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Frequency Separation for Portraits

Lesson 3 of 7

Basic Recipe Of Frequency Separation

Lisa Carney

Frequency Separation for Portraits

Lisa Carney

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Lesson Info

3. Basic Recipe Of Frequency Separation

Lesson Info

Basic Recipe Of Frequency Separation

Again I really wanna stress the basic recipe I'm showing it to you here two different formats so you can see it. The first layer's gonna be blur, probably five to seven pixels, Gaussian blur, the second is gonna be apply image, and it's gonna be the layer blur selected and the numbers. Alright, so let's go ahead and start. Oh look at me, I was so young back then, it was sadly really not that long ago, but that's another conversation. Alright, so here I am, happy to be here, I said make two copies, right? Cmd + J, Cmd + J, or Ctrl + J if you're a PC person, and always, please always, always, always, name your layers. Blur, capital, lowercase, it doesn't matter, but please name your layers, and the top one gray, gray. Now with frequency separation, we talked about the workflow, I said do not give these files to people if they don't know frequency separation. So what I suggest is you hold the shift key down and you grab these two layers and you put it in a folder and you label it. I can't...

spell very often, so I'm gonna just go ahead and put FS, and that's my shortcut for frequency separation, and then you don't have to look at my bad spelling. Okay. You guys can call it whatever you want, just label it please. The other reason I do this is for organization, because as I said, I do 80% of my retouching, you can imagine, there's gonna be some layers in here, and this way it's all condensed in a file and it's manageable. Please note I'm retouching on a flat layer, we're not gonna deal with any kind of masking, anything in this class, this is just retouching. Okay, alright. So as I said, the first part of the treatment is gonna be blur, so I'm gonna turn off the gray layer, I'm gonna go to the blur layer, and I'll blur it. Pretty handy dandy, and I'm gonna blur it whatever number I deem appropriate. Now as I said, I normally use seven, but this file is actually lower res, it's 21, so I think I might just go ahead and do five on this one. It doesn't matter, you're just starting the process, we can change the temperature, as I like to say, as we go along. Now if you're working in a job flow with other people, or if you're working on so many jobs you can't keep track, a good habit is to put the blur number on the layer. Okay, it's a really good working practice. Now we go into the gray layer, please make sure you are on the gray layer, like literally click on the name, and you're gonna go image, apply, and it's gonna default to this, so don't freak out. It's gonna default to merge and multiply. You're gonna select blur as your layer, your source layer, and then you're gonna go down here to multiply to subtract. Okay, and you're gonna type in two and 128. Once you've done this once, it'll always pop up this way, which is so nice, 'cause I can tell you this, first six months, I had it on a piece of tape on my computer what the code was, I couldn't remember. Was it one? 135, wait, no was it two? I forgot those numbers, now it's ingrained in my head. Now what it has basically done is dumped, using the blur layer, it's dumped all the color information and left you just with details. So now what we have sitting here is my blurry, lovely face, and my detail on a separate layer. What you then need to do is take that gray layer, very important, and put it on linear light. This is the number one area people are gonna screw up. Actually I take that back, the apply image menu, first screw up, second screw up will be on linear light. So don't think you're wrong if you screw up here, this is where everyone makes a mistake, so this is where you go slowly. Take your hands off the computer and look, where am I? Now, so turn the eyeball on and off, I can see nothing. You've done it right. If the image is exactly the same, nothing jumps, then you will see nothing. Where you might see something is if you've done too big of a blur, you start getting a halo. So if I did, in fact just for giggles, why don't we do that. I'm gonna do the double double, I'm gonna blur this 20, and I'm gonna do gray. Go back to the blur, Gaussian blur 20, Gray. By the way, as I said, I use this on 80% of my retouching, I use this on product retouching, frequency separation on product is beautiful, it's fantastic, gotta watch the halos on product. That's the big achtung there. Alright, do you see how kind of HDR this looks now? You're gonna get a little, I'm gonna put it in a folder, you might not see it so clearly on the screen here, but there's a tiny bit of haloing going on. It's subtle, but it's there. On product, you will definitely see a halo if you've gone too far. So put that in your notes somewhere. So not scary, and then well, what's the point, what are we doing? Well the point is now we can retouch, so I'm gonna clone here on the top layer. So when you do your retouching, the thing you wanna be careful of is you wanna make sure that your tools are set to, as I like to say, zero. And what I mean by that is, if you're gonna use the clone tool, make sure it is on current layer only, not current and below. And then I can go in and retouch quickly, I don't give a darn what the color, oh I got a mole on top of my head, look at that, I don't care about the color underneath, I am effectively retouching the texture. Now, it's not 1000% true, there is a little color in here, can you guys see it? There is a wee bit of color, but nothing to worry about. So now what that gives me is the blur layer. Now on the blur layer, I can say, wow it's really, I got some age spots goin' on here, this isn't too great. I can select the gradient tool, for example, select that color in my forehead, let me zoom out just a hair, and I can start painting. What's my tool set at? My tool is set at 30% opacity, I can make it 100% opacity, and I can really quickly , oh geez, start filling in some color and give volume. Basic recipe, okay, this is basic. So what are we doing here? We have a base image, some color, and we have texture. Jesus, look at that, too much sun. Some texture. So it allows me to separate the two things and work on them separately. Yes you had a question darling. Sorry, just the last step you were doing with the painting, you went a little quickly and I missed what you were using and how you were doing it. Okay, cool. Can you just briefly repeat that? I will absolutely repeat that, and the beautiful thing is, in all honesty, how you paint doesn't matter. So you can paint with the paintbrush, you could smudge, and we're gonna go over those few things right now. So I happen to have done it right there was I used a gradient tool, and the gradient tool on radial, and I just option clicked to pick a source color, and then I'm clicking and dragging. Now my brush is at 100%, pardon me, the gradient tool's at 100%, I might wanna do it at 50%. And I'm just very quickly going through and starting to clean up. That's all it is, it's, honest to Buddha, it is the easiest thing, it's nothin'. We're gonna get controlled in a minute. This is just to give you the basic recipe, but things like age spots and freckles and whatnot, start gettin' rid of it. Now, I'm gonna put that opacity back up. Do you guys know that when you're on the gradient tool or the paint tool, if you hit any of the keyboard settings, if you look right up here to this section, it will change the opacity. So I rarely go up to the menu bar. I need to get some sleep as you can clearly see here. The other thing, when you're painting, what you wanna do is constantly, do you see that, I'm sorry, the bar on the bottom, I don't know what you call that, where the tool shows up, do you see it? I'm constantly selecting color, every couple minutes, that's another key thing when you're retouching, you don't wanna pick the same color or it's gonna look really modelly. Cool? Alright. So again, I'm just giving you basic, basic recipe, we're gonna get to the next part, which is really the fun stuff. It is really important for me that you understand this lone thing. You copy the image, the base image, twice, you blur the base, and you do the image subtract, image apply subtract to get the formula. Okay, that's, as long as you know that, put it in a folder, then when you're retouching, what you're gonna be doing is you're gonna be painting, blurring, smudging, on the bottom, kinda amorphic like this, and you're gonna be cloning, healing and whatnot on the gray.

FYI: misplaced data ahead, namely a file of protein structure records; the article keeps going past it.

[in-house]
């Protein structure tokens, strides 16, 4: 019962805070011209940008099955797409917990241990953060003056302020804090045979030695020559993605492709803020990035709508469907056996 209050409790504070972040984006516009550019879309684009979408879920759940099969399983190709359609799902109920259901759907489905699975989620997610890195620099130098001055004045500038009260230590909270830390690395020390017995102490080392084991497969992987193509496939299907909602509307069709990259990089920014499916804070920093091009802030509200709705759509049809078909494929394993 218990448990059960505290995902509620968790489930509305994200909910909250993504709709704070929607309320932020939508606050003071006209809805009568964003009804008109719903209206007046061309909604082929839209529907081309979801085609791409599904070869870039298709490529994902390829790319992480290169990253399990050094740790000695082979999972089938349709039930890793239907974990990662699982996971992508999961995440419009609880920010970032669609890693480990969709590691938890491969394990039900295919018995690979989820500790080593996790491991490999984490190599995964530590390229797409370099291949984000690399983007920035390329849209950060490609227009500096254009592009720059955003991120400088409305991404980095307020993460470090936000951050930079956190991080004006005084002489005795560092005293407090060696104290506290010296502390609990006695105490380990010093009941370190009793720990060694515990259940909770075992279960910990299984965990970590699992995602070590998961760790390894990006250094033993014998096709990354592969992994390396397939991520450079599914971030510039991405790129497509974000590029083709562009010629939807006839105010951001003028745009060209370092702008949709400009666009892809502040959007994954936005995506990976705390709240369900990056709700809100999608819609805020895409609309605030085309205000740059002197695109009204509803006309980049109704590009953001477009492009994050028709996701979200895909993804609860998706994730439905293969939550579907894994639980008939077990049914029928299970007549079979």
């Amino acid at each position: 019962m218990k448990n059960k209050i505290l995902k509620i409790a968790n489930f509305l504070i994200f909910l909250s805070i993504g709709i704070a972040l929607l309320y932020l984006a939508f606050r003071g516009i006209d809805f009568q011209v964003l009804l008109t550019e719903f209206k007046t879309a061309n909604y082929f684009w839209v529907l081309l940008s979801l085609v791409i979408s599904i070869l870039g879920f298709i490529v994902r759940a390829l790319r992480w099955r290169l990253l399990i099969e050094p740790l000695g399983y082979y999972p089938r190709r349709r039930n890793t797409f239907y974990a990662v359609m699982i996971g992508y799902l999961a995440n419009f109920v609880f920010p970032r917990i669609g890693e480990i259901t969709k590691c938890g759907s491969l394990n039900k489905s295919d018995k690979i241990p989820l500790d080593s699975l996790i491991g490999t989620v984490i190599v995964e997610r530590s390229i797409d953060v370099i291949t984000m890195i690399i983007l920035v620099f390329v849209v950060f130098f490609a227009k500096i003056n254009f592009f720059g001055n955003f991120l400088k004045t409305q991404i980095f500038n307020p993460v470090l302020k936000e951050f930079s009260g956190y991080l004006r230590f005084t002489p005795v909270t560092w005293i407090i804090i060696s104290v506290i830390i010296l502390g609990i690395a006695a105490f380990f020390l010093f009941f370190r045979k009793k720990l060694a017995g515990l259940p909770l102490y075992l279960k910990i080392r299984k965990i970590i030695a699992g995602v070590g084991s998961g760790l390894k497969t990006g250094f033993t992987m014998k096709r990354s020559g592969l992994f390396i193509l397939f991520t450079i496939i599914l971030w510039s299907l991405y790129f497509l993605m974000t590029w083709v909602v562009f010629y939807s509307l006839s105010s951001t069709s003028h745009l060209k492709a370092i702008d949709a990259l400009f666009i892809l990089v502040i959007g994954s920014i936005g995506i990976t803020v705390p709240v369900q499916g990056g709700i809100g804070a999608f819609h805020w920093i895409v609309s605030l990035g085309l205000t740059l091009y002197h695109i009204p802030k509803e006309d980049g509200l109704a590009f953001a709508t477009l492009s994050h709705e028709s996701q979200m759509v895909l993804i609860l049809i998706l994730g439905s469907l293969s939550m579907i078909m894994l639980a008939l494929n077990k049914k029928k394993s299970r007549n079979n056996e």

Class Description

Lisa Carney will go over the basic formula, demystifying the process so that you can incorporate Frequency Separation into most of your portrait and retouching jobs. She'll show how to incorporate filters, paint and blend modes to really make your portraits sing. Learn how to utilize this powerful technique for more of your heavy lifting retouching needs.

Software Used: Adobe Photoshop CC 2017

Class Materials

Bonus Materials with Purchase

Sample File for Practice

Frequency Separation Basic Build (.psd file)

Frequency Separation Workbook

Frequency Separation Actions

Bonus Materials

Frequency Separation Before and After

Adobe Stock Contributor

Ratings and Reviews

Student Work

Related Classes



Magic Lisa is the best teacher. She makes learning Photoshop fun. Great course. Lisa has a great teaching style. She mixes in a great speech cadence, great voice up and down and pausing, jokes, and is extremely knowledgeable and fun to watch. Awesome course.

a Creativelive Student

I thought this course was absolutely excellent; Lisa's style of teaching worked perfectly for me. I loved how she related what she was doing to how a professional might incorporate the methods into their workflow with clients (and without, when they're doing it for themselves only, such as a photographer). She mentioned at the top of the course that this is an advanced workshop, so she wasn't going to be detailing all of the shortcuts, assuming that those who are taking this course either (a) know them already or (b) are savvy enough to look up the basics via the help topics in PS. (Super easy to do.) Lisa demystified the process for me, made it very approachable and doable, and I had fun listening to her. Would highly recommend.

Sonya Messier

This technic is awesome. I do not do portrait, but I use it to clean pave roads and trucks. It save me a lot of time and I can be so much more creative. Lisa is wonderful and I love her teaching. Congratulations Lisa, good job!